The data from Chicago supports this thesis. While the national murder clearance rate has held roughly steady since 2000, the Chicago rate has dropped precipitously.
Tucson is not like Chicago
In 2015 Chicago’s homicide total hit 472, and police cleared just 123 of those cases – a 26% clearance rate. Compare this to Pima County, where law enforcement cleared 37 of 48 homicides in 2015- a 77% clearance rate. Our police and Sheriff’s deputies also did a better job than their counterparts North of the Gila River; Maricopa County law enforcement cleared 127 out of 172 homicides in 2015 – a 74% clearance rate.
It is important not to view improving murder clearance rates as a magical panacea. Violent crime in Chicago and other U.S. cities is undoubtedly exacerbated by the social factors the Brennan Center listed. However, Thomas Hargrove’s Murder Accountability Project has demonstrated a strong correlation between higher clearance rates and lower murder rates.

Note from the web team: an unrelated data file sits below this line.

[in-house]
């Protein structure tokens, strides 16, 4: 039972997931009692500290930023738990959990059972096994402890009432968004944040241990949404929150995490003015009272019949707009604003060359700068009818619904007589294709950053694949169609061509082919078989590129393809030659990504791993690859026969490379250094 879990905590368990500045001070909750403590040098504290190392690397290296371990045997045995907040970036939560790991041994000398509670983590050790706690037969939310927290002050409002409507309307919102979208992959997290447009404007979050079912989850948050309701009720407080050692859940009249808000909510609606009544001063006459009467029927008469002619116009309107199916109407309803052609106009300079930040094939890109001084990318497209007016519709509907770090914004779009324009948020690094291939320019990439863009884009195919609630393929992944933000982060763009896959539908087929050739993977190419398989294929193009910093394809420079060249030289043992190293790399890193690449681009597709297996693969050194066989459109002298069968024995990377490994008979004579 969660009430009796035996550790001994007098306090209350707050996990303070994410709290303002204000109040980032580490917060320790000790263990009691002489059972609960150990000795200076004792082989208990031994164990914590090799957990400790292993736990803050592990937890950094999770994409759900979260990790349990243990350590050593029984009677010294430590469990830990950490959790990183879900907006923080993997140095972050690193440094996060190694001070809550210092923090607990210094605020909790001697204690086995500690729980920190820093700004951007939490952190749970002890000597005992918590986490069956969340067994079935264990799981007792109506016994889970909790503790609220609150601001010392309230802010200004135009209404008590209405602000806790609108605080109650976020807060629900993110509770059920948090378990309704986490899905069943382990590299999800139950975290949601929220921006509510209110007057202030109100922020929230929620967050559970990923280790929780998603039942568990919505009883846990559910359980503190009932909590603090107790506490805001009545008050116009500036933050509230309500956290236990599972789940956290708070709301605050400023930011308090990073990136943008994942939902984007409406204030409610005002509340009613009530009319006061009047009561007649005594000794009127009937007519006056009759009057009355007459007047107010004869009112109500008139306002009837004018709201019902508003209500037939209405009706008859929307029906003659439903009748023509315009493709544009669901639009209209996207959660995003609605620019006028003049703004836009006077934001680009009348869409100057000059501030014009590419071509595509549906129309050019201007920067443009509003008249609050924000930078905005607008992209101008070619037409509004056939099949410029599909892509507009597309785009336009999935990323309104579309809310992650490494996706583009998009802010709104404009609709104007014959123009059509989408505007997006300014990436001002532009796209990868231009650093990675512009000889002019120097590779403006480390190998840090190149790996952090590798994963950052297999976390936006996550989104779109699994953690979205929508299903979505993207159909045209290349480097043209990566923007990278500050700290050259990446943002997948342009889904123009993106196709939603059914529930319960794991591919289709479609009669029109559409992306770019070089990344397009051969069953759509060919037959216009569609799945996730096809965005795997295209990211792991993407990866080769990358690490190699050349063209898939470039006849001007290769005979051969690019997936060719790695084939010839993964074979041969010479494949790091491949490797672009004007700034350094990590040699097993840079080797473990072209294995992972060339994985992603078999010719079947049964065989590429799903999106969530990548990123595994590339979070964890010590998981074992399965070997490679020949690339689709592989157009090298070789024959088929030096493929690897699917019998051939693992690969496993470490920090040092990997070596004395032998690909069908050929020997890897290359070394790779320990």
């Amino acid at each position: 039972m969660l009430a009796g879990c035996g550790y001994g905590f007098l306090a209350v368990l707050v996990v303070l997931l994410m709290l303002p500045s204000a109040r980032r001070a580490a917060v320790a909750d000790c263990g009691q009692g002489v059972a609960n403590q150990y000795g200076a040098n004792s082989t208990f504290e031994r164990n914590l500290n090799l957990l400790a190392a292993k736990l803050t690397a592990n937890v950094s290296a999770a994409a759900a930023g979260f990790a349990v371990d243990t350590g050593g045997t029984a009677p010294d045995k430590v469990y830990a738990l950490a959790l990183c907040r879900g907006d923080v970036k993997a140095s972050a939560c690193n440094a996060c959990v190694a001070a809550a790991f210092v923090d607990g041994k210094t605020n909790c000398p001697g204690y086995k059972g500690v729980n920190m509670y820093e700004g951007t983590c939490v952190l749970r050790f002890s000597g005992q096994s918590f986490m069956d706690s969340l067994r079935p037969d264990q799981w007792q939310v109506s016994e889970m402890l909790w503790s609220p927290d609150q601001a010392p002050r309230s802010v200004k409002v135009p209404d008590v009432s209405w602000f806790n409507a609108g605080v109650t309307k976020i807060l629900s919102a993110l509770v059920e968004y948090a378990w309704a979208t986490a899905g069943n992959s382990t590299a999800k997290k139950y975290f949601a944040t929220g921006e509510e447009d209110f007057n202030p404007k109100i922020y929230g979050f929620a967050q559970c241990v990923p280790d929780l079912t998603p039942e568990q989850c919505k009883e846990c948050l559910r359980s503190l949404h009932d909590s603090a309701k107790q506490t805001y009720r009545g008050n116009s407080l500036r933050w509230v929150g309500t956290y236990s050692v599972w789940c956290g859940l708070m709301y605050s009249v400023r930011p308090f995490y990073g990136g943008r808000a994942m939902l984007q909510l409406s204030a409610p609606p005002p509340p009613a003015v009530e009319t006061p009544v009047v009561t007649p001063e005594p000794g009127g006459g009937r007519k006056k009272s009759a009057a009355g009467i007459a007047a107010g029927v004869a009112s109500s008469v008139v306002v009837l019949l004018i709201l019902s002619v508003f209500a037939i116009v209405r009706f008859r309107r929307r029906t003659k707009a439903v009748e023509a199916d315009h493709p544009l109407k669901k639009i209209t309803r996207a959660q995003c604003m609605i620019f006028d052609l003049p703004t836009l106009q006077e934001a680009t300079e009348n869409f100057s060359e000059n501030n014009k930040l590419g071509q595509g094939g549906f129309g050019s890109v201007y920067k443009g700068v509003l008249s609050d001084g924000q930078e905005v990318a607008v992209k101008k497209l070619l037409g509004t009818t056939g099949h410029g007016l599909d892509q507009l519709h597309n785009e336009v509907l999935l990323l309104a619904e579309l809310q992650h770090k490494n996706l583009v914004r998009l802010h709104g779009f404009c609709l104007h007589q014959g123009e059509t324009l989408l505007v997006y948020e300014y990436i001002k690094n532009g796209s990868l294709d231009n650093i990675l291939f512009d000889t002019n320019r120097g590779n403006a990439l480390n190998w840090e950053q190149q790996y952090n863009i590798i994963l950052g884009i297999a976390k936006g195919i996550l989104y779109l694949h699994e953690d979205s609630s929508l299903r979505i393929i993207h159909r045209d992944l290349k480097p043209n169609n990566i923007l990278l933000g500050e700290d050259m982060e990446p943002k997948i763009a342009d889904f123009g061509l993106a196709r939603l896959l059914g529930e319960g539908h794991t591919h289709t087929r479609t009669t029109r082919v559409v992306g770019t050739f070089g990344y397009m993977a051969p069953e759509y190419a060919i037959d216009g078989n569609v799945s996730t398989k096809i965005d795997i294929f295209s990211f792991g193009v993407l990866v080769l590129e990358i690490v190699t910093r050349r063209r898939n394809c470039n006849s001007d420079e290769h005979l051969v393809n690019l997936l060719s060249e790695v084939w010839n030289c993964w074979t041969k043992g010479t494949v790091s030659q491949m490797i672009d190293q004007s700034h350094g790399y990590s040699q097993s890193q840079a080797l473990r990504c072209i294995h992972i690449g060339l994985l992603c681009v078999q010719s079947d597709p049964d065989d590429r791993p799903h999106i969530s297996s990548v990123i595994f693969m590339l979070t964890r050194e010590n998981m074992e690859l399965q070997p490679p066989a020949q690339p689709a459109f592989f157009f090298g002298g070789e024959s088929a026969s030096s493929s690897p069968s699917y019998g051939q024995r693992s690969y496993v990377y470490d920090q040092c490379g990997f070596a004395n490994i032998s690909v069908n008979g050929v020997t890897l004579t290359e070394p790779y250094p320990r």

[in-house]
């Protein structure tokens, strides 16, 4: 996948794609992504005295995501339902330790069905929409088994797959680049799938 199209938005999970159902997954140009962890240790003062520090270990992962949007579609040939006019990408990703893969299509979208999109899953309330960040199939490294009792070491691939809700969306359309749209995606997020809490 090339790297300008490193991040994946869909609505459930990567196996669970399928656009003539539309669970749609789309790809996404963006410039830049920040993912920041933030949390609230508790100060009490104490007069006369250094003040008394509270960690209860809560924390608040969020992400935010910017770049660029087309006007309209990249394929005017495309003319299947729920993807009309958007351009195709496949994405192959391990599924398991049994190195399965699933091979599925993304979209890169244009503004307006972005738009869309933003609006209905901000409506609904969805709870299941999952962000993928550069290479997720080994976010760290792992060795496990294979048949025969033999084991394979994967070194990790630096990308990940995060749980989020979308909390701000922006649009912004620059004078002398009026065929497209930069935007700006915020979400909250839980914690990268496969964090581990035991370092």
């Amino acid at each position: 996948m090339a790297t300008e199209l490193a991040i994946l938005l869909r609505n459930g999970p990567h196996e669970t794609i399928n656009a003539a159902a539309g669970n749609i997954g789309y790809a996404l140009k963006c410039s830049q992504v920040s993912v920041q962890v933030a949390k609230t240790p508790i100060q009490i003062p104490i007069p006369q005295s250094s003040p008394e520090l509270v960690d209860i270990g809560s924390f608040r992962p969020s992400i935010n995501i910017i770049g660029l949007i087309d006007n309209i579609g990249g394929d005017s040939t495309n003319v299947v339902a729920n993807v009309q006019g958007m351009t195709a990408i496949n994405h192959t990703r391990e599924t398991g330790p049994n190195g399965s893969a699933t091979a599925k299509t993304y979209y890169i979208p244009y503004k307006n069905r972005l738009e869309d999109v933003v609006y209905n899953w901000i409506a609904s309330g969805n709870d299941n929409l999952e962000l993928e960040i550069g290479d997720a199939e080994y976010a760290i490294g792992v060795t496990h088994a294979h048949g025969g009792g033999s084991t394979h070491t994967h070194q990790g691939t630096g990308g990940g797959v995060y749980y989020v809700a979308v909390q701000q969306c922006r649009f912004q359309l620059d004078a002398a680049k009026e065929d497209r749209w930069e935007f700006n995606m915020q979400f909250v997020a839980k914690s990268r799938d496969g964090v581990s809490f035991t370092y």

Obviously hiring more police officers, and ensuring they are well-trained and well-paid, would likely improve the situation in areas struck by the recent uptick in violent crime. But as criminologist Charles Wellford demonstrated in a study published in 2000, clearance rates also depend on how quickly detectives respond to a murder scene, how effectively they can cordon off the scene and interview potential witnesses, and whether detectives are given the leeway to chase leads in the hours immediately after a murder, even if that means paying them overtime. These may be important reasons why Tucson is not like Chicago. In the face of a new moral panic over a fictitious crime wave— created and stoked by our President and Attorney General— it is important to keep our criminal justice efforts focused on scientific, qualitative law enforcement, and it is important to be proud of Pima County for what it has been doing right.
– Joel Feinman